1813-2013: Two centuries of reading Friedrich Schleiermacher’s seminal text
“About the different methods of translation”
7th Colloquium on Translation Studies in Portugal
24-25 October 2013
Faculty of Letters, University of Lisbon
Call for Papers:
Two hundred years after his famous lecture at the Royal Academy of Science in Berlin, during the Napoleonic era, Friedrich Schleiermacher still remains an assiduous presence in Translation Studies bibliography all over the world. His definition of two (and only two) methods of translating has become indispensable to the common core vocabulary of both translators and researchers of translation alike. This binary opposition dates back to Saint Jerome, or even Cicero (De Oratore) and still retains all of its attractiveness, being referred to by different designations such as translation methods, strategies, procedures or norms. Among its best-known contemporary representatives are Gideon Toury’s initial norm of adequacy vs acceptability (Toury 1995) or Lawrence Venuti’s foreignizing vs. domesticating strategies (Venuti 1995), in either empirical or post-modern studies. Many other researchers, however, also structure their reflections on translation according to binomials that, when submitted to closer scrutiny, immediately reveal their close resemblance to Schleiermacher’s proposals.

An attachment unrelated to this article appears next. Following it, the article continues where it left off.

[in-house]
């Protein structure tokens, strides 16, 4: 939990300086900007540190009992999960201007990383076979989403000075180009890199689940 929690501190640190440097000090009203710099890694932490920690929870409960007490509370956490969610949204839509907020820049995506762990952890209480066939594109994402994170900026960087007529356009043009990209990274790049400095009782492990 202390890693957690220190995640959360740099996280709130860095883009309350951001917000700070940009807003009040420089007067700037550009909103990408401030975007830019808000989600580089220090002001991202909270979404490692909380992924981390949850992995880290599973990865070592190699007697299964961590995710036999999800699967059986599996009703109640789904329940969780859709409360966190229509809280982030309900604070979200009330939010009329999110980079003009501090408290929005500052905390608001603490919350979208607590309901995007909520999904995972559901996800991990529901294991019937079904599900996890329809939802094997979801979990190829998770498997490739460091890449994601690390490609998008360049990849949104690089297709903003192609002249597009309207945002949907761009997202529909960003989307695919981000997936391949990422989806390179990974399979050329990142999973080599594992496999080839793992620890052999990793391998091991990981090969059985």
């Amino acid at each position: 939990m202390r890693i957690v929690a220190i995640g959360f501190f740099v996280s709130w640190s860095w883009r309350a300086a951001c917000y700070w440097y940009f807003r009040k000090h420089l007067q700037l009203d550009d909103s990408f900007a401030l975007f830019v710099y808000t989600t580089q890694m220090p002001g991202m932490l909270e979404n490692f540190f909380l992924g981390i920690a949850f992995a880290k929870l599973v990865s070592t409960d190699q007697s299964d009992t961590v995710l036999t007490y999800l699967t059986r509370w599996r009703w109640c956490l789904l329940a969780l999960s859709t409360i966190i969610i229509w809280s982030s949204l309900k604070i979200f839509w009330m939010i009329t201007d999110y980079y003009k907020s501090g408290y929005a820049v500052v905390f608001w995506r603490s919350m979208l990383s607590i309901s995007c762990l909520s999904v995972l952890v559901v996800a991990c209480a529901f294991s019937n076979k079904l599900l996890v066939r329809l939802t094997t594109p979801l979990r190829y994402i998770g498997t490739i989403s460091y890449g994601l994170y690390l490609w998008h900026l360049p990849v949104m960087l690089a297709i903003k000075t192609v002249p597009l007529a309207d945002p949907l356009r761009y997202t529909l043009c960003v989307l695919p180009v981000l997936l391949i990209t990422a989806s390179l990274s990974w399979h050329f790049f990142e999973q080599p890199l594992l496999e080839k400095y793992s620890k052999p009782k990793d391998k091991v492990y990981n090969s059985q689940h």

However, such proposals are far from being circumscribed to the definition of methods of translating, since they encompass a basic reflection on the relationship between thought and discourse, the translator, the typologies of translation, translation quality assessment, the reader/addressee, or even the need for a translation policy within the framework of a language policy, which is evidently relevant for the cultural dynamics he aspired to find in his country and language at that time. Despite some features that may be considered controversial nowadays (such as the idea that “one must be loyal to one language or another, just as to one nation, or else drift disoriented in an unlovely in-between realm”, which is so dear to the proponents of the hybridity and the “in-betweenness” of the translator), Schleiermacher still inspires important reflections on translation to this day. This conference seeks to offer a privileged forum for such contemporary reflection on translation.
Deadline for proposals: 31 December 2012
More information: www.etc.ulices.org/Schleiermacher.2013